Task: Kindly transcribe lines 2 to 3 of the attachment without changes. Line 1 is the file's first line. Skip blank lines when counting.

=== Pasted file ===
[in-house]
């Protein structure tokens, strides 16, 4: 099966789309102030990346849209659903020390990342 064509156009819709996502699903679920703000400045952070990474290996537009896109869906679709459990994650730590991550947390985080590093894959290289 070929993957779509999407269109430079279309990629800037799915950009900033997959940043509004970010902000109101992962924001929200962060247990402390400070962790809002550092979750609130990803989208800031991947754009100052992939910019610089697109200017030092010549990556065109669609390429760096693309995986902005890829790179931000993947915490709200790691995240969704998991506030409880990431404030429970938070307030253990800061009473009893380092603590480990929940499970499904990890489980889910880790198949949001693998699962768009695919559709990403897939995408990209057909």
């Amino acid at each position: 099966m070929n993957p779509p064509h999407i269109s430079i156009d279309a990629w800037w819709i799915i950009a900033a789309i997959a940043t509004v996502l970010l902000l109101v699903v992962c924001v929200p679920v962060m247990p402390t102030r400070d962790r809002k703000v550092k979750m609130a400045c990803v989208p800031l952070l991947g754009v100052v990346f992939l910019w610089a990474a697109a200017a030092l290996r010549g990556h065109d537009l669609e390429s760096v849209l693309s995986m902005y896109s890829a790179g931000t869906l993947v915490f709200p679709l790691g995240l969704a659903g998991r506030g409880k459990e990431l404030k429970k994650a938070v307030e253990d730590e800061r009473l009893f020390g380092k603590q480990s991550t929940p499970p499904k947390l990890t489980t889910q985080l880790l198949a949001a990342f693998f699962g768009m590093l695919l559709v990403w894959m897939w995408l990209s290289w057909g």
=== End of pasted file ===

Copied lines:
């Protein structure tokens, strides 16, 4: 099966789309102030990346849209659903020390990342 064509156009819709996502699903679920703000400045952070990474290996537009896109869906679709459990994650730590991550947390985080590093894959290289 070929993957779509999407269109430079279309990629800037799915950009900033997959940043509004970010902000109101992962924001929200962060247990402390400070962790809002550092979750609130990803989208800031991947754009100052992939910019610089697109200017030092010549990556065109669609390429760096693309995986902005890829790179931000993947915490709200790691995240969704998991506030409880990431404030429970938070307030253990800061009473009893380092603590480990929940499970499904990890489980889910880790198949949001693998699962768009695919559709990403897939995408990209057909």
């Amino acid at each position: 099966m070929n993957p779509p064509h999407i269109s430079i156009d279309a990629w800037w819709i799915i950009a900033a789309i997959a940043t509004v996502l970010l902000l109101v699903v992962c924001v929200p679920v962060m247990p402390t102030r400070d962790r809002k703000v550092k979750m609130a400045c990803v989208p800031l952070l991947g754009v100052v990346f992939l910019w610089a990474a697109a200017a030092l290996r010549g990556h065109d537009l669609e390429s760096v849209l693309s995986m902005y896109s890829a790179g931000t869906l993947v915490f709200p679709l790691g995240l969704a659903g998991r506030g409880k459990e990431l404030k429970k994650a938070v307030e253990d730590e800061r009473l009893f020390g380092k603590q480990s991550t929940p499970p499904k947390l990890t489980t889910q985080l880790l198949a949001a990342f693998f699962g768009m590093l695919l559709v990403w894959m897939w995408l990209s290289w057909g």